Home Categories Personal Finance My Investments Have Paid For All My Expenses This Year

My Investments Have Paid For All My Expenses This Year

My Investments Have Paid For All My Expenses This Year
Credits : Jeremy Thomas

A few weeks ago, my wife and I went through our little monthly ritual and reviewed our finances for the month of July and we got a little surprise. I can hardly contain my excitement typing these words. 🙂

We realized that our net worth had increased by as much as a our net income so far this year. This has never happened before so it took me a little while to understand what it meant.

In other words, the returns from our investment have paid for all our expenses so far this year.

Put another way, we made enough money sleeping to pay for our mortgage, our groceries, our internet and a bunch of other things, for 7 freaking months!

That by itself should be enough to get anyone FIRE’d up.

So what happened?

Really what made a difference in July is our Employee Stock Purchase Plan.

Twice a year, in January and in July, we get to buy stock in our company at the lowest price it was either in July or in January. On top of that discount, we get an additional 7.5% discount.

our investments gains are exactly matching our expenses

It’s a pretty sweet deal if you ask me.

Oil & Gas stocks got a beating last year, bottomed out in January and bounced back nicely since then. So when we bought our stocks in July, at the price of January 4th, plus a 7.5% discount, we basically bought stock at a 25% discount. Nice.

As things stand today, we’ve reached a balance where our investments gains are exactly matching our expenses for the year.

July might have been a very exceptional month though. I don’t expect this to hold true in August, despite the nice gains we’ve seen this month. It’s not even sure that I’ll see this again next year when I’ll have to start paying for daycare.

However, it is an amazing feeling to see the benefits of “Spend less than you Earn and Invest the rest” in action. It’s also a confirmation that I’m doing the right thing and that I just need to keep going.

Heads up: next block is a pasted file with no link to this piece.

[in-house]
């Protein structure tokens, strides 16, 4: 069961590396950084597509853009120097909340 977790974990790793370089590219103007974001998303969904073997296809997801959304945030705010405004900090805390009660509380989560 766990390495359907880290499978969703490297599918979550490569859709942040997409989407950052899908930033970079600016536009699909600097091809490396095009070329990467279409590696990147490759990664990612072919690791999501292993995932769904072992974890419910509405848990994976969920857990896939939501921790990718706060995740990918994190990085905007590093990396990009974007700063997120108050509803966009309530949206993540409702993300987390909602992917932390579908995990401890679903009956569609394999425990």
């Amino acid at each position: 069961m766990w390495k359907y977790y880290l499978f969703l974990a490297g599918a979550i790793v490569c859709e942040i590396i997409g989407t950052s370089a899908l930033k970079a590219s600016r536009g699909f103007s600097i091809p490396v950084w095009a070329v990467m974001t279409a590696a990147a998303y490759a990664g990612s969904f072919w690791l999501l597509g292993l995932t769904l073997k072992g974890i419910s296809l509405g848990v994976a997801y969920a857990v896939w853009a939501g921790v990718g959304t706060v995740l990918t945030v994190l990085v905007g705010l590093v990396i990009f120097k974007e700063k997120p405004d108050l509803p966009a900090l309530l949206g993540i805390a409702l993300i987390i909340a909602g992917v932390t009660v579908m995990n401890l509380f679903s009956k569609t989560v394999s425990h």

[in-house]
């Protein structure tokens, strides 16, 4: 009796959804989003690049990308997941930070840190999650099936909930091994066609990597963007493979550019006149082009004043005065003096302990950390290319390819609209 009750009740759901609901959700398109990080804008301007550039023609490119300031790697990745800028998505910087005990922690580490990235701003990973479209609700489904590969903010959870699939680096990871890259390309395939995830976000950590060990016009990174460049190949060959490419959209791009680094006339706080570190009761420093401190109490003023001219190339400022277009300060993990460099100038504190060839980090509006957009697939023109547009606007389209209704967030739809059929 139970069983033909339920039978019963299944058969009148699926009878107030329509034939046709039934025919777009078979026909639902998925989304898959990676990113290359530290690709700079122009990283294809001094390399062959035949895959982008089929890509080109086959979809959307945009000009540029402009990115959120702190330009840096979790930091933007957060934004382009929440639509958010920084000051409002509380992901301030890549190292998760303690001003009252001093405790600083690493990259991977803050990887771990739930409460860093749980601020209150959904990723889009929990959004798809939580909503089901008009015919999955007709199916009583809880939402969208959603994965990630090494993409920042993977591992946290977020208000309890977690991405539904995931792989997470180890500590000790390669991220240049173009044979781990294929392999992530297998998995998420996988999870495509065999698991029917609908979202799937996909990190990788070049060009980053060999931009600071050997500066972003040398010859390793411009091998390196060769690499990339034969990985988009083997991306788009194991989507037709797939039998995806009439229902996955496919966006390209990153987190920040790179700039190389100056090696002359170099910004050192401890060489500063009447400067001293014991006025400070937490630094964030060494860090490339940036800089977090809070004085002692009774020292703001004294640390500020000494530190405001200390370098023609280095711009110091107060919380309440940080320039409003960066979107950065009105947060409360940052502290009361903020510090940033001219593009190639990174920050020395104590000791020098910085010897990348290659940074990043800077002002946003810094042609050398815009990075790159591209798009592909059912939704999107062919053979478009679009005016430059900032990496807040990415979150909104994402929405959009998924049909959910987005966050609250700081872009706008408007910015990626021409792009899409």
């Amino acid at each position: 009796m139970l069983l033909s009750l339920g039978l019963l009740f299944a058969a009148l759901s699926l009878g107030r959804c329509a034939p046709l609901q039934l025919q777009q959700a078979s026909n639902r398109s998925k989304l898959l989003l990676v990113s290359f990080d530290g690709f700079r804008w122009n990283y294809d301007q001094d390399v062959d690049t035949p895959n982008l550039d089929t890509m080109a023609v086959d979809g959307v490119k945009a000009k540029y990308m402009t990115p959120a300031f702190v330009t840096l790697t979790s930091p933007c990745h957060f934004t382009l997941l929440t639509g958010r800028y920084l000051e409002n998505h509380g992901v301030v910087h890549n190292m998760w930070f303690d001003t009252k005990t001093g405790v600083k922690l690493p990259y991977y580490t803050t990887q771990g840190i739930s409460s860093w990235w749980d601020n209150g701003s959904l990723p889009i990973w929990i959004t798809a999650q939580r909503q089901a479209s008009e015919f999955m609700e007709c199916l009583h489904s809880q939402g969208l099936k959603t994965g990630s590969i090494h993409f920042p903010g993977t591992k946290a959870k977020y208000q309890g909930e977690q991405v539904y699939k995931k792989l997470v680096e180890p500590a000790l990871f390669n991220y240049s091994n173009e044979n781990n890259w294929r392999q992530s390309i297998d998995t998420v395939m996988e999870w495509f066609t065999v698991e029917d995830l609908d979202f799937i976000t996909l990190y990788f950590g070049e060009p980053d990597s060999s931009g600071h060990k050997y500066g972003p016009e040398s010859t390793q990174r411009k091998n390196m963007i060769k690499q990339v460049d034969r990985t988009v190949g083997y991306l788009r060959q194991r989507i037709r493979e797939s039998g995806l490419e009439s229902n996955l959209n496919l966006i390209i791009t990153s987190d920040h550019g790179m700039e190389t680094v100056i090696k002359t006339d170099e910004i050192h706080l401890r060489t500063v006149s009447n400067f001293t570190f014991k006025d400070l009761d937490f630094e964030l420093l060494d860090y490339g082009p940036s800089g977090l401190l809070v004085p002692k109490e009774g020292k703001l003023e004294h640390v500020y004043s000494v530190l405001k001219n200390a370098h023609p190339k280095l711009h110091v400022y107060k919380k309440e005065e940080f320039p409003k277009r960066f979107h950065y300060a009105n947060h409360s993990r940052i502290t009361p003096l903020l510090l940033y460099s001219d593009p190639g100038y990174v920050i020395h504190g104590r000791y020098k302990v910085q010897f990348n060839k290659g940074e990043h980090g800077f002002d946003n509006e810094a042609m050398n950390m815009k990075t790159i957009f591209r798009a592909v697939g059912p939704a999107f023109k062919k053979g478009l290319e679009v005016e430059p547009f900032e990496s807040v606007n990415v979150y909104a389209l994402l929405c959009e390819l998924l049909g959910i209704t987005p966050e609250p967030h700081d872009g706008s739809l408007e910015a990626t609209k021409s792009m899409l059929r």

Maximize opportunities

It takes many years for a portfolio to reach a point where the returns alone can cover someone’s expenses, and there are a few things that can help:
  • Stay the course and don’t sell stocks when an industry as a whole is underperforming. The Oil & Gas industry is a good example these days and even if market dynamics have changed, the largest companies will come out of it stronger. The market typically overreacts when things turn sour, but they usually turn around soon enough. Selling low when everyone else is panicking is not a good way to build wealth.
  • Participate in your Employee Stock Purchase Plan if your employer offers one. Some plans have even greater discounts than the ones I listed. If the company stock stays flat, you can lock in the discount rate every 6 months. If the company stock is on a growth trajectory, you can make sizable profits over the years. You can’t ignore the free money.
  • It’s not always about the money and before you reach FI (at 25x your expenses) you’ll see that your investments returns will start to cover your expenses. It is something to keep in mind if you need to time off to take a leave of absence, take a sabbatical, take a maternity leave or take time to find a great job. When your investments are working for you, a break from work to pursue a personal goal may have turn out to have very little impact on your finances.

How much of your expenses are your investments returns currently covering? Do you have access to Employee Stock Purchase Plans with your employer? Have you taken unpaid leave only to realize that your net worth was still growing?